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The Alabama Recording Studios Where Music Was Never Segregated

How the Muscle Shoals Sound Made a Rich Brew out of Rock, Country, and R&B

Producer Rick Hall, the “father of the Muscle Shoals sound,” attends The 56th Annual Grammy Awards in Los Angeles in January, 2014. Photo courtesy of Todd Williamson/Associated Press.

Producer Rick Hall, the “father of the Muscle Shoals sound,” attends The 56th Annual Grammy Awards in Los Angeles in January, 2014. Photo courtesy of Todd Williamson/Associated Press.

By Carla Jean Whitley
January 4, 2018

Rod Stewart wasn’t pleased.

It was 1975, and the British rocker had traveled to Sheffield, Alabama, with a specific mission in mind: He wanted to record at Muscle Shoals Sound Studio with the musicians who created Aretha Franklin’s unforgettable, hit-making sound. Before she made the pilgrimage down South, Franklin was a Detroit gospel singer beginning to find success as a pop singer. She recorded her album “I Never Loved a Man (The Way I Loved You)” in Alabama.

Stewart was seeking the rhythm section that Mavis Staples had called out to on “I’ll Take You There.” But instead of the shaped-by-their-struggles black musicians he expected to find, when he showed up Stewart met a bunch of white Alabama fellas—the Muscle Shoals Rhythm Section.

“We looked like—you know, short hair, you know just ‘Duh?’ you know, guys that worked at the supermarket or something,” bassist David Hood later told NPR’s Weekend Edition.

Stewart asked for a word with his producer, Tom Dowd of Atlantic Records. Surely Dowd had lied to him.

But no. Appearances aside, the Muscle Shoals Rhythm Section were crack instrumentalists who, beginning in the mid-1960s, were coveted as collaborators by some of the biggest names in the recording industry.

Their singular talent was being able to shape-shift to fit virtually any artist. The Muscle Shoals Rhythm Section aimed to sound like Aretha when backing her up. When the Rolling Stones were in the studio in 1969, the Swampers, as they were known, had guided the British blues-rockers to three timeless songs in as many days of recording: “Brown Sugar,” “Wild Horses,” and “You Gotta Move.”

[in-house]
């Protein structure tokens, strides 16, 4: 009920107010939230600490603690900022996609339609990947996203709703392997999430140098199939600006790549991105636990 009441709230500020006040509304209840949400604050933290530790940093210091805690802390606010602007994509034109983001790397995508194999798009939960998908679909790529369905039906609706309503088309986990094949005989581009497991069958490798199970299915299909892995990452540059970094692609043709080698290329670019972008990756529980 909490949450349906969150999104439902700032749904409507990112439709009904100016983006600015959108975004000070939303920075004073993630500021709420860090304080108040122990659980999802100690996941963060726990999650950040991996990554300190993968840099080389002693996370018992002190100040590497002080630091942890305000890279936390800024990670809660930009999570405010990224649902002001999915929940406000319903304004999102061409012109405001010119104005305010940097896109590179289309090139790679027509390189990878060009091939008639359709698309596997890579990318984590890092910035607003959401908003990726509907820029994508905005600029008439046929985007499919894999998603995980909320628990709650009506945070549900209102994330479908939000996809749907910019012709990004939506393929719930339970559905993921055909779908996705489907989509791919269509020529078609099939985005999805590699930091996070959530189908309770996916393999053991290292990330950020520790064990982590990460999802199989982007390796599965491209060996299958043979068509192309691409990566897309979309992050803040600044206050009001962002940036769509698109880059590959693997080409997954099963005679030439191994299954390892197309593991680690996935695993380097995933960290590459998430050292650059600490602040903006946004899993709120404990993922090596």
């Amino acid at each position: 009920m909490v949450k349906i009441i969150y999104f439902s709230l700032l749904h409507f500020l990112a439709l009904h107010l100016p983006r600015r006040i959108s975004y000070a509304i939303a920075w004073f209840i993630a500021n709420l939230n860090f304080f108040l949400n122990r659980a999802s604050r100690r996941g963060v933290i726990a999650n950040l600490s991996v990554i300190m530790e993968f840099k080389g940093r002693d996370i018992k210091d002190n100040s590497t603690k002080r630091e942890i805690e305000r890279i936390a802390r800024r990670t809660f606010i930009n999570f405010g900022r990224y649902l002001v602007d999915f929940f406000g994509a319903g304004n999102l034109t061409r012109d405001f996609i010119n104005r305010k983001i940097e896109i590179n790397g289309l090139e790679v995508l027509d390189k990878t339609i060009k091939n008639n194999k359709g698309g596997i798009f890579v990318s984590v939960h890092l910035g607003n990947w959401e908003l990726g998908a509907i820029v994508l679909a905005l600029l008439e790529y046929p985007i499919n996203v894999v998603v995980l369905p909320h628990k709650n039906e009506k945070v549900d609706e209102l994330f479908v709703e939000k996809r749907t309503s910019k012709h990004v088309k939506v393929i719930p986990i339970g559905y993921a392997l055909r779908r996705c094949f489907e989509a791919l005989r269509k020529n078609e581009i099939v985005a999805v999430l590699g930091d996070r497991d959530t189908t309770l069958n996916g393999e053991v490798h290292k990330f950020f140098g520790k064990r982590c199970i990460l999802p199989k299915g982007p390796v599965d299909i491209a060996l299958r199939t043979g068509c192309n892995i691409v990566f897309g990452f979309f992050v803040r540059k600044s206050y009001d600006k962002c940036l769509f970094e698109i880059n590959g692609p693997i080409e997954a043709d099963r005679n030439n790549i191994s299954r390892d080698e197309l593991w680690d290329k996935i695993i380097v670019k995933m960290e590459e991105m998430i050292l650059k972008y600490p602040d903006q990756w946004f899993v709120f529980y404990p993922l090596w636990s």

And when Stewart arrived in 1975, all four Swampers—David Hood, drummer Roger Hawkins, pianist Barry Beckett and guitar player Jimmy Johnson—were ready to sound like Rod.

The four men had become known for their impeccable rhythm and ability to play with anyone when they were the house band at another venue. FAME Studios—an acronym for Florence Alabama Music Enterprises—allowed the young musicians to find work doing what they loved. FAME attracted great talent.

The legendary recording studio at 3614 Jackson Highway in Muscle Shoals. Photo courtesy of Wikimedia Commons.

Muscle Shoals, in northwest Alabama near the Tennessee state line, sits about halfway between the blues and jazz bars of Memphis and the honky-tonks of Nashville. The Muscle Shoals area includes Sheffield, Tuscumbia, Florence and, of course, Muscle Shoals. With a regional population of about 147,000 according to ESRI data, the area is steeped in a rich regional brew of R&B, country, rock, gospel, and soul, and the Swampers had an instinctive feel for each genre and how to weave them into sounds that were both rootsy and authentic, yet also startlingly original.

The region’s first hit had come from FAME, Arthur Alexander’s “You Better Move On.” Wilson Pickett and Otis Redding recorded there. “When A Man Loves A Woman,” Percy Sledge’s unforgettable hit, started its life at FAME. This talent built a reputation that drew more musical artists to Alabama’s quiet northwestern corner. But the members of the lauded rhythm section also wanted a stake in ownership, and FAME owner Rick Hall wasn’t interested in offering that. (Hall, known as the father of the Muscle Shoals sound, died this week at 85, after a battle with cancer.)

Atlantic Records producer Jerry Wexler had worked with the Swampers, and he saw an opportunity. The musicians found an available space, a concrete block structure on Jackson Highway. The building was constructed before World War II, part of a planned subdivision that never came to be. Henry Ford had planned to build an auto manufacturing center in the area, according to the studio’s National Register of Historic Places application. When he withdrew those plans, the area fell into a recession.